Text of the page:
Former Vice President Joe Biden was declared the winner of the 2020 presidential election on Saturday, sparking questions of how he will approach governing after taking the oath of office in January.
Doug Kriner, professor of government at Cornell University and author of the book “Investigating the President: Congressional Checks on Presidential Power,” says the biggest unknown could be how Biden will respond to President Trump’s use of unilateral powers to appeal to his base.
“Vice President Biden’s victory – coupled with the Democratic Party’s losses in the House and likely failure to flip the Senate – means that the pressures on president-elect Biden to act unilaterally on a range of issues are only intensified. Of course, the most obvious targets will be to reverse with a stroke of the pen policy shifts that President Trump effected via executive order, memorandum, or proclamation.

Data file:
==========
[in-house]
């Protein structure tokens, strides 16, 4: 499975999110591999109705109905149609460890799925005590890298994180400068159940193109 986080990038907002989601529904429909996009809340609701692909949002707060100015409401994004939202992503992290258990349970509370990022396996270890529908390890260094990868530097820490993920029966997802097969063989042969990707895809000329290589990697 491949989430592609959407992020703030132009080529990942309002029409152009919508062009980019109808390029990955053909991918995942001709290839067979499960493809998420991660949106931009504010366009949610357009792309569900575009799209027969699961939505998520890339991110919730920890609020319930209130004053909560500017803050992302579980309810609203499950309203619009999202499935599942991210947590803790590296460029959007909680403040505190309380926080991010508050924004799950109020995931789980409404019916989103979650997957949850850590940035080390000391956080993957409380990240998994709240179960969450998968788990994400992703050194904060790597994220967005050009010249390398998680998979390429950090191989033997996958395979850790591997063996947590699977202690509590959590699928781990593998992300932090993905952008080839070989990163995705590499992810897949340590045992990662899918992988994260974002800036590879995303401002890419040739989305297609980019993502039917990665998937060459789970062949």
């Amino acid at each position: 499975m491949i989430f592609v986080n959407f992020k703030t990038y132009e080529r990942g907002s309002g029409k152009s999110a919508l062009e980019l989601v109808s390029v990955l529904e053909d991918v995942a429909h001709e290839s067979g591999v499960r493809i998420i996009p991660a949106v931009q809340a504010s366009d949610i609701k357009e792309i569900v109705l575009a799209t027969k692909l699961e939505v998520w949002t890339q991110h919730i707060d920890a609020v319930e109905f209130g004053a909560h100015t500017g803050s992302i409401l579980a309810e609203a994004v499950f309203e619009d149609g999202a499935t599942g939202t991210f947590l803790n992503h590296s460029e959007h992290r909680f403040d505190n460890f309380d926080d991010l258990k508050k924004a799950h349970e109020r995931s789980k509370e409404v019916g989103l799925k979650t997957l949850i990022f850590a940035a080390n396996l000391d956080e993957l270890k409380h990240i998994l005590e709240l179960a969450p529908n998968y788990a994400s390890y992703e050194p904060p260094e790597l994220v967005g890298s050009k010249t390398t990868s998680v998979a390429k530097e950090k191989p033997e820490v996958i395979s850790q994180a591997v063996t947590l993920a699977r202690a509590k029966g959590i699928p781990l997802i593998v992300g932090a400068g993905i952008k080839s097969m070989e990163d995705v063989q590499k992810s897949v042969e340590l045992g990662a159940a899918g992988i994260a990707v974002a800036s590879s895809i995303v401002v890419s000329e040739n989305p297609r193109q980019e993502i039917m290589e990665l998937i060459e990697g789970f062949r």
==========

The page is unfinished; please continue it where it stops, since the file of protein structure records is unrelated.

“A Biden administration can also begin the arduous work of effecting changes in policy through the regulatory process. President Trump gradually began to make significant shifts in this way on multiple fronts – though his administration’s failures to comply with the requirements of the Administrative Procedures Act led to an unprecedented string of defeats in court. Biden is unlikely to make the same mistakes, but this also means that change will be slower as the regulatory process goes through proper channels.
“Perhaps the biggest question is how bold Biden will be. The pressure for dramatic action from the left wing of the party will be intense. In sharp contrast to his predecessors, President Trump showed few qualms in using executive power to cater to his base, even if many of these actions were broadly unpopular with the median voter. Will Biden adopt a similar political logic, or will he be more sensitive to the political costs of pursuing bold (and symbolic) actions that appeal primarily or even only to his base?”